Leak was a Parade magazine All-American as well as Parade's Player of the Year in 2003. He was one of the top-rated high school quarterbacks in the country coming out of Charlotte, N.C., but the Gators went from 8-5 his freshman year to 7-4 in year two under Ron Zook.
He threw 23 interceptions his first two years at Florida.
“Why? He can’t learn,” Meyer said.
“He throws a very beautiful pass, he just can’t learn. Dan Mullen was my quarterbacks coach, we looked behind him and there was not another quarterback or we would have made a change.”
That was Meyer’s way of thinking at the time. If a kid could not learn the offense or execute it the way Meyer and his staff demanded, he would look for someone who could. But Meyer was a little older and a little wiser after four years as a head coach at Bowling Green and Utah.
He remembered his arguments with Gigi around the Christmas dinner table and decided they simply could not give up on this kid, who also threw 29 touchdown passes as a sophomore at Florida.
“This kid was tough. Mickey Marotti, our strength coach, said he was one of the toughest guys on the team,” Meyer said.
“He’s got ‘it.’ Let’s be creative as a coach. We’re not a presenter. That kid has to learn.”
What they did was revolutionary, at least for Meyer. He and Mullen met with the three different learning specialists, and they spent the next six months trying to figure out why Leak had such a hard time picking up the playbook.
“We found out that he was dyslexic. He can’t learn from the board,” Meyer said.
“He has a very severe learning disability. He’s the toughest guy there is, he works harder than anyone else. That’s why he made it through school.”
It was a breakthrough that would change the future for both player and coach. Leak threw 20 touchdowns the next season and only six interceptions as the Gators went 9-3 in Meyer’s first season in Gainesville.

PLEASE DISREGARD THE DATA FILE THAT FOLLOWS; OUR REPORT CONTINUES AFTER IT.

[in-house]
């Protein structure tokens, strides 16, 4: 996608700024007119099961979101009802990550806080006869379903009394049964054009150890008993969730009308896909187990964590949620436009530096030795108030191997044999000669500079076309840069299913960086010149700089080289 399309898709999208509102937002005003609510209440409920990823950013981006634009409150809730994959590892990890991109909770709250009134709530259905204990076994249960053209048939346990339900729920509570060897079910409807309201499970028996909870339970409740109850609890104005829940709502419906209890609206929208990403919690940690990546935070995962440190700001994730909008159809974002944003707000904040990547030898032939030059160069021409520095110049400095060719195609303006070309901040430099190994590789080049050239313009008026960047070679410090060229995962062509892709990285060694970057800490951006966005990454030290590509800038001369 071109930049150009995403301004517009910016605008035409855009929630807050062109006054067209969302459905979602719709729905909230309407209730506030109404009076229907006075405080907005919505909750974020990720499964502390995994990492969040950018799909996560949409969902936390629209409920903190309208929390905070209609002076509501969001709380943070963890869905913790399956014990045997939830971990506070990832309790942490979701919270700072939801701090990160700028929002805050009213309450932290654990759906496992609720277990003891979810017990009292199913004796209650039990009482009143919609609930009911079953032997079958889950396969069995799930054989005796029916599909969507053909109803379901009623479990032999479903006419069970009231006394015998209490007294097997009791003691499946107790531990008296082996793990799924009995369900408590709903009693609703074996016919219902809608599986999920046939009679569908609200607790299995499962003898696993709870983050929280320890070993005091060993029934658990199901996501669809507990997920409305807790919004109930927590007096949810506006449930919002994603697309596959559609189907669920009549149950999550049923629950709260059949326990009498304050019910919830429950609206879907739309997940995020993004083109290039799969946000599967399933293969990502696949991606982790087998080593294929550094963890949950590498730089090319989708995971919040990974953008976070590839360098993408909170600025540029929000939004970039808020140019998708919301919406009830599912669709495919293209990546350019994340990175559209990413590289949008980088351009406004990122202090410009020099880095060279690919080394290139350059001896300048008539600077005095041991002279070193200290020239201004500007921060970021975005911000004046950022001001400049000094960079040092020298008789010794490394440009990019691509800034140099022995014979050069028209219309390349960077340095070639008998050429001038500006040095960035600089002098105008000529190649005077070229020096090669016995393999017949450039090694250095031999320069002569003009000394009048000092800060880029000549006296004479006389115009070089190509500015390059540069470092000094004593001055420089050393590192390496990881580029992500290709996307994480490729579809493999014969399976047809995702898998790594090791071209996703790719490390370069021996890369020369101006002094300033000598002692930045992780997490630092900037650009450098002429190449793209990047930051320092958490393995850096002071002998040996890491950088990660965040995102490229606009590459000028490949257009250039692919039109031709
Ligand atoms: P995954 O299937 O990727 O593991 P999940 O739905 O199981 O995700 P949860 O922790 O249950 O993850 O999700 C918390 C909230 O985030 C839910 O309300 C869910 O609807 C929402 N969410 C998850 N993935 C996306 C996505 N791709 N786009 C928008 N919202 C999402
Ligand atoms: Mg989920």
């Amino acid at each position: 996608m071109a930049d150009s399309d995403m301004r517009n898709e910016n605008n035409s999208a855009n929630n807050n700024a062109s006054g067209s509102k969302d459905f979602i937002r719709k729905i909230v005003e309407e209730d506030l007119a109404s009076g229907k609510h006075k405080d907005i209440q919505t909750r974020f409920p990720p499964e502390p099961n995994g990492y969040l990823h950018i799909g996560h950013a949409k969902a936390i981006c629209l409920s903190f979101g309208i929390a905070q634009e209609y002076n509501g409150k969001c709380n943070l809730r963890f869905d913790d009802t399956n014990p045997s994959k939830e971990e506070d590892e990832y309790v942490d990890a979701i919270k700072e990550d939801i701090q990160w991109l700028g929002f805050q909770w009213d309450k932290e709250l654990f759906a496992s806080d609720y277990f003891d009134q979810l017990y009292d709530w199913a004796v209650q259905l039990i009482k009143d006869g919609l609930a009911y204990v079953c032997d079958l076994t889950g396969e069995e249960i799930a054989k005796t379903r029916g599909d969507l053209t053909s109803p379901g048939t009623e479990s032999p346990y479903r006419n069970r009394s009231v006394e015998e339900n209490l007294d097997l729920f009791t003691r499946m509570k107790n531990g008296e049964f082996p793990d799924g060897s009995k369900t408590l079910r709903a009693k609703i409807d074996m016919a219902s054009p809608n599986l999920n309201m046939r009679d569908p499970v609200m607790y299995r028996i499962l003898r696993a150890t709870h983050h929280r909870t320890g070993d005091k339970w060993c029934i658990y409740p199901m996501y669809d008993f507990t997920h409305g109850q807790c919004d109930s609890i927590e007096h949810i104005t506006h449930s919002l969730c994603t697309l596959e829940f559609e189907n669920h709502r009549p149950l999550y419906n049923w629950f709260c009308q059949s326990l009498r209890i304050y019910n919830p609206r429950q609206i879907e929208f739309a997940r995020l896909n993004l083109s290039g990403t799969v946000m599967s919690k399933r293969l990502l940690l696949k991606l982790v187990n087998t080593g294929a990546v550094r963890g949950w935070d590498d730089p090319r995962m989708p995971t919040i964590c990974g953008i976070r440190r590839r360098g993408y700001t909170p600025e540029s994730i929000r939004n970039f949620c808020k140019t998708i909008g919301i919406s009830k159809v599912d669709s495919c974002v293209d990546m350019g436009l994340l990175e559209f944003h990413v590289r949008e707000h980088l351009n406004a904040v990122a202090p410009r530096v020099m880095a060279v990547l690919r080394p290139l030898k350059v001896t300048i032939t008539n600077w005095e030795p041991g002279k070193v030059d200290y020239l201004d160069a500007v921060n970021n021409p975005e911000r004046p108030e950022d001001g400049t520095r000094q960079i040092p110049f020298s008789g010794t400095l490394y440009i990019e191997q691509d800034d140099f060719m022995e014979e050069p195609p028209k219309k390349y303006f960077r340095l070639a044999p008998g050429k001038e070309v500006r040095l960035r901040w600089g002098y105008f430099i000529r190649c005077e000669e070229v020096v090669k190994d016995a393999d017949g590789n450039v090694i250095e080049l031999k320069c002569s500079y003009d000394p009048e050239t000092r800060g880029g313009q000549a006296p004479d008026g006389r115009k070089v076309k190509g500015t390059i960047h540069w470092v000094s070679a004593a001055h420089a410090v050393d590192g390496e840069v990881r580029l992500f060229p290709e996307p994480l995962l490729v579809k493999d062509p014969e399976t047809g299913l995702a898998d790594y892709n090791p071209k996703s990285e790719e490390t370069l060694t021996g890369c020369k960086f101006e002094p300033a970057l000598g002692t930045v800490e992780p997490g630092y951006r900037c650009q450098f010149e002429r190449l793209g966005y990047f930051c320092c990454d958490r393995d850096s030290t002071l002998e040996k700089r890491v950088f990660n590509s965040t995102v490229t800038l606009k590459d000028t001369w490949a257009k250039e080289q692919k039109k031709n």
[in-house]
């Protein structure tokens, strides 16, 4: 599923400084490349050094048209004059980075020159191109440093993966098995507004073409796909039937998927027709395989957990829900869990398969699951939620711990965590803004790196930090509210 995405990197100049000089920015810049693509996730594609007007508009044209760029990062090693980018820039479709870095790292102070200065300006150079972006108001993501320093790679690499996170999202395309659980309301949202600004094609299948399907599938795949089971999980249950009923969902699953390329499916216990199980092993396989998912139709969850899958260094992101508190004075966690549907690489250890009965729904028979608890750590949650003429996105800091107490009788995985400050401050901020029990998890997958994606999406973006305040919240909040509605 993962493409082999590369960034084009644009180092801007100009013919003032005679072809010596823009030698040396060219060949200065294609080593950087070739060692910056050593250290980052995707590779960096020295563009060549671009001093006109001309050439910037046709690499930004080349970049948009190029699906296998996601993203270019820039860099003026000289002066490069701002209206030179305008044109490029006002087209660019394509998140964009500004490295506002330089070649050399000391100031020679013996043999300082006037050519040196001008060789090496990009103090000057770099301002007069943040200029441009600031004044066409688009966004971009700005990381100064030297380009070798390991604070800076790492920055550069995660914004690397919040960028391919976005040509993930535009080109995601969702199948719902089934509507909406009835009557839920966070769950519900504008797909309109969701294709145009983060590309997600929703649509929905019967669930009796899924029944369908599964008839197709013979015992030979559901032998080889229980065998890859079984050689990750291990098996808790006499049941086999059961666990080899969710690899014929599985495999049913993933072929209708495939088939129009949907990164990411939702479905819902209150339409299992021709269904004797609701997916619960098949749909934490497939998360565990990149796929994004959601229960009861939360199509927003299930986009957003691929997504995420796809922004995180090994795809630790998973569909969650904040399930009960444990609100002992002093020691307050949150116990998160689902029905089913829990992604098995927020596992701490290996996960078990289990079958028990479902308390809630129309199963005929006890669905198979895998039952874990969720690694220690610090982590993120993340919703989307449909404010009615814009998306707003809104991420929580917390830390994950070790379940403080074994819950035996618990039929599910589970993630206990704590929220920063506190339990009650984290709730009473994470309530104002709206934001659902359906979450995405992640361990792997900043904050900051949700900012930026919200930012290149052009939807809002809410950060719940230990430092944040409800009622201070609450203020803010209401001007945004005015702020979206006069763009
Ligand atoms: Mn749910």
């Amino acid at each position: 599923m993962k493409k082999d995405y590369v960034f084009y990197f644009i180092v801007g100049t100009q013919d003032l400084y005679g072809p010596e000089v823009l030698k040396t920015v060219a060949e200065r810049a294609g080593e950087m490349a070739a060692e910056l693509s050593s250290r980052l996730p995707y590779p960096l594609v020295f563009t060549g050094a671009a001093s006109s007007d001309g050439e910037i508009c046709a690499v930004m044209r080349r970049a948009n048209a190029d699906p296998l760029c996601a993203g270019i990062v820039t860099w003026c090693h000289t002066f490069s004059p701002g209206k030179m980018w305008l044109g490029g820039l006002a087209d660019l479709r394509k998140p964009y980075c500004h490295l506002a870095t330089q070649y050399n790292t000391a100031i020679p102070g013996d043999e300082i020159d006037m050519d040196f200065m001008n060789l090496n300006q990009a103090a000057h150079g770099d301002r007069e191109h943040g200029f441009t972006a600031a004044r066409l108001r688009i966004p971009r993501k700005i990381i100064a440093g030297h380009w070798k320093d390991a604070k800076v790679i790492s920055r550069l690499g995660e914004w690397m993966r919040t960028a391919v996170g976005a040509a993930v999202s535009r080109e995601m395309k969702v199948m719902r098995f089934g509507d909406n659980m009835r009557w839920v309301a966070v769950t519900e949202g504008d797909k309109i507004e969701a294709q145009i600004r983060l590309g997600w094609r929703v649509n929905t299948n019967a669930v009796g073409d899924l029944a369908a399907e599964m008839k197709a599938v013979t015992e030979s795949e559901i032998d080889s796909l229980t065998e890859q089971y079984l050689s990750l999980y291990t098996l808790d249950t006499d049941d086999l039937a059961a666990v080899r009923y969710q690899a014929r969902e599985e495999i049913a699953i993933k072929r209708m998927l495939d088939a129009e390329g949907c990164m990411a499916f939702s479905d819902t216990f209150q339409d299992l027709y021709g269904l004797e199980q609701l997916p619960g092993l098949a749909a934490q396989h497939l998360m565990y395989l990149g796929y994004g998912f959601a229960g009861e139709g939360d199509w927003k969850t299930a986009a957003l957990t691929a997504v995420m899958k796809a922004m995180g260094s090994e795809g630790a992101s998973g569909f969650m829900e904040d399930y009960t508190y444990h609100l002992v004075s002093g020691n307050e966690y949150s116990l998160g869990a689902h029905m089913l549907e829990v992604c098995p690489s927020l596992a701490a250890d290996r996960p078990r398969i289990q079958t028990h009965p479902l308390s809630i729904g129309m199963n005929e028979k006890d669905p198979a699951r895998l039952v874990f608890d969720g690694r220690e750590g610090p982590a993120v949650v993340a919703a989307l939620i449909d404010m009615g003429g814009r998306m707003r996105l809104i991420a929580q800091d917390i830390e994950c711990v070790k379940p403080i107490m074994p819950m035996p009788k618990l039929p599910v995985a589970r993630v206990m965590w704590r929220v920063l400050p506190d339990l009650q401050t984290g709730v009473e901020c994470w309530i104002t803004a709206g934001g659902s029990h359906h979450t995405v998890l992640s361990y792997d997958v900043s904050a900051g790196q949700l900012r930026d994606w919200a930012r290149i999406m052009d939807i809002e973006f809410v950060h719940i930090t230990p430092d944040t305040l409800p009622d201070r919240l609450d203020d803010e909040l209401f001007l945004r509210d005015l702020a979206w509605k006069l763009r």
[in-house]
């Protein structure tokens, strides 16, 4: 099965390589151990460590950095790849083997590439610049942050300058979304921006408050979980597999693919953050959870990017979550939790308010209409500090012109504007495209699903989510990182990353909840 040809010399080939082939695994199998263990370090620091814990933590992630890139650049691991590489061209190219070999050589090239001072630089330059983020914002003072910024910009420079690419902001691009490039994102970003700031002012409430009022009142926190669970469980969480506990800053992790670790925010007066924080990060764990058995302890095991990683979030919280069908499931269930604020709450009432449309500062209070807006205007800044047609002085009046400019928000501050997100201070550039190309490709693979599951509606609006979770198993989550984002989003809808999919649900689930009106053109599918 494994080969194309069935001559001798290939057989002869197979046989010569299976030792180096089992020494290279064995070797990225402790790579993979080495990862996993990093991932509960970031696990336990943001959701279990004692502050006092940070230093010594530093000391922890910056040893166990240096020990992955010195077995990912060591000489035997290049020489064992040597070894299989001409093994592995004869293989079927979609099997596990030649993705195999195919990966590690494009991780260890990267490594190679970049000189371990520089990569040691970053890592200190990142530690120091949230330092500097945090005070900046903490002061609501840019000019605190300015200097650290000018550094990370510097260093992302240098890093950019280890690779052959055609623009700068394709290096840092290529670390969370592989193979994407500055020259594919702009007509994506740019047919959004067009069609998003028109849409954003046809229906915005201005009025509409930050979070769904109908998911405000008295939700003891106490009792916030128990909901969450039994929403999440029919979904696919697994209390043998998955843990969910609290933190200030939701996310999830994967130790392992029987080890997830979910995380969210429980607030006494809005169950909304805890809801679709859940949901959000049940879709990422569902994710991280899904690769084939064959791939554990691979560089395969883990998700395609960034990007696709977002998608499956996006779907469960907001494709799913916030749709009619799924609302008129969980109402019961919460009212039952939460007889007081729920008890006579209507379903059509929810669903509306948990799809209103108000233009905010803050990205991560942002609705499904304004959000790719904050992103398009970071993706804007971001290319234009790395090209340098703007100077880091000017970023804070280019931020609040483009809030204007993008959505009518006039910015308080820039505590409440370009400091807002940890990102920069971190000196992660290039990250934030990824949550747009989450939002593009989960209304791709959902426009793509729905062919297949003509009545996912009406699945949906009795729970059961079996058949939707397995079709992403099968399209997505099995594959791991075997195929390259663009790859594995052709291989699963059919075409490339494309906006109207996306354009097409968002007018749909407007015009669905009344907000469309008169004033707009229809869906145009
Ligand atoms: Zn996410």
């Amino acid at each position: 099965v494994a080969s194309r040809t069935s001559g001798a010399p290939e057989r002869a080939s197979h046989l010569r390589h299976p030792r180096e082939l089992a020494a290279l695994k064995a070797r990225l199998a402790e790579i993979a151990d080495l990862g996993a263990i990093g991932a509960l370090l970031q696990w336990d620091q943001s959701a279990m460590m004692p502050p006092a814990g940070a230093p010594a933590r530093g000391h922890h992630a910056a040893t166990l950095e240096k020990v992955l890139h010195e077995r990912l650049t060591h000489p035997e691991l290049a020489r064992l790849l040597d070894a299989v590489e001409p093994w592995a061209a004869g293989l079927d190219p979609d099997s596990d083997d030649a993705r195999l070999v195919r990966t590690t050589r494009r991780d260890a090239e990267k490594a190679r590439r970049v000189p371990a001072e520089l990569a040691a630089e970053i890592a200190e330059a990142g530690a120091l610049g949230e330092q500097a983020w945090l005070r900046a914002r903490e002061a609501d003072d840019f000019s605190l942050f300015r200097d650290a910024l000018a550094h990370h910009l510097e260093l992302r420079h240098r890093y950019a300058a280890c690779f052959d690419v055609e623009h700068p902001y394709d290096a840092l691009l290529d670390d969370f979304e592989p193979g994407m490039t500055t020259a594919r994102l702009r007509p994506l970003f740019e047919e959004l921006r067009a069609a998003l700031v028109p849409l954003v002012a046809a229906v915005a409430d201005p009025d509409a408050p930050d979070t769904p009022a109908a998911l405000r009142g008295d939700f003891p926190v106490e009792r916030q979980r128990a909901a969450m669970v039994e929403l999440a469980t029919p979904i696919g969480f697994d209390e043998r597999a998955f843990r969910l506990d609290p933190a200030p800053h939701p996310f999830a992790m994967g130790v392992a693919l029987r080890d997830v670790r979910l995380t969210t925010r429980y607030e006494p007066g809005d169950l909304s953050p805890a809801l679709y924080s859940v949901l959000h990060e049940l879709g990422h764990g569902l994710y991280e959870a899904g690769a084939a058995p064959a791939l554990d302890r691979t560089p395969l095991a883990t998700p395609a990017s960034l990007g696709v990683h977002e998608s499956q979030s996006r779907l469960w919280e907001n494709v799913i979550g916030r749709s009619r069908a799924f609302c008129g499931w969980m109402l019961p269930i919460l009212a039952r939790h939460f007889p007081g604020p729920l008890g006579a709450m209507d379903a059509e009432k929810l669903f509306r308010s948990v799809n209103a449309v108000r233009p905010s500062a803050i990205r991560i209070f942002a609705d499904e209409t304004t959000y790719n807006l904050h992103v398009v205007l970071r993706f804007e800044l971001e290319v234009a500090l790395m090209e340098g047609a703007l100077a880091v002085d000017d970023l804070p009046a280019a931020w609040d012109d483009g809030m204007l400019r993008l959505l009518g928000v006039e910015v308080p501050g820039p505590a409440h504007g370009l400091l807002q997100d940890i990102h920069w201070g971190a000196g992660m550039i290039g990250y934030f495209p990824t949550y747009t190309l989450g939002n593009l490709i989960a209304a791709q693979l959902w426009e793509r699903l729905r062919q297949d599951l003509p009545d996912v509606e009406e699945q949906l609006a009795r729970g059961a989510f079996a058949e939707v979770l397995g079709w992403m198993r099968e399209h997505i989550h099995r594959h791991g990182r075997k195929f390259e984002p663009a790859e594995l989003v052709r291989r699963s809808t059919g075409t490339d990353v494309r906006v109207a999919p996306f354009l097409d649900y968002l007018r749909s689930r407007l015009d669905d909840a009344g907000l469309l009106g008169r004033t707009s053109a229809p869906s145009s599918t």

That was only the beginning.
“We figured it out and I’m proud to say in 2006 we won the national championship because our meetings went from the classroom to on the field. It was all motor learning. The kid learned fine. He’s a great learner. He doesn’t learn like maybe you and I do. That’s the difference.”
Meyer also told a similar story about another one of his former quarterbacks.
“Alex Smith is the quarterback with the 49ers. His biggest frustration with the 49ers is that for so many years they would take a big book out, the West Coast,” Meyer started.
“It had Bill Walsh right on the top of it. They open it up, slide on an over light and say now we need to do this. He wasn’t used to that. Dan Mullen was his coach. Dan Mullen was passionate about this is what we’re going to do and why we’re going to do it. Direct teaching. He needs to be taught like that.”
That is what Meyer expects of his coaches at Ohio State, and he let them know as much during the OHSFCA clinic last week.
“It’s not just the content. If it was the content, everyone would do the same stuff. It’s the delivery, the passion, the way that coach moves around, the teaching environment,” he said with his assistants in the front of the room.
“Direct teaching involves a teacher who moves around the room. I’ve had to talk to a couple (in the past) who sat their fat (butt) in the back of their room and watch videotape. You will not see that at Ohio State. You will see constant movement, constant talking.”
Meyer believes that is the true key to unlocking the potential of his players.
“Before a kid is ready to make a play or be asked in front of 107,000 to make a play, you have to install in a meeting room,” he said.
“You have checkers, you have videos. It goes back to the motor learning. That’s direct teaching. He’s actively involved in a teaching environment. We’re ordering checkers for all our coaches.”
Meyer said ultimate objective of every teacher is not to pass or fail a kid, but to make sure that student, or player, retains the information and then uses it to increase production.
“The most important component of our teaching is direct,” Meyer said wrapping up his point.
“What did I just say to you? If the kid can spit it back to you, you have a chance. If he can’t, you just taught yourself and you wasted a lot of time.”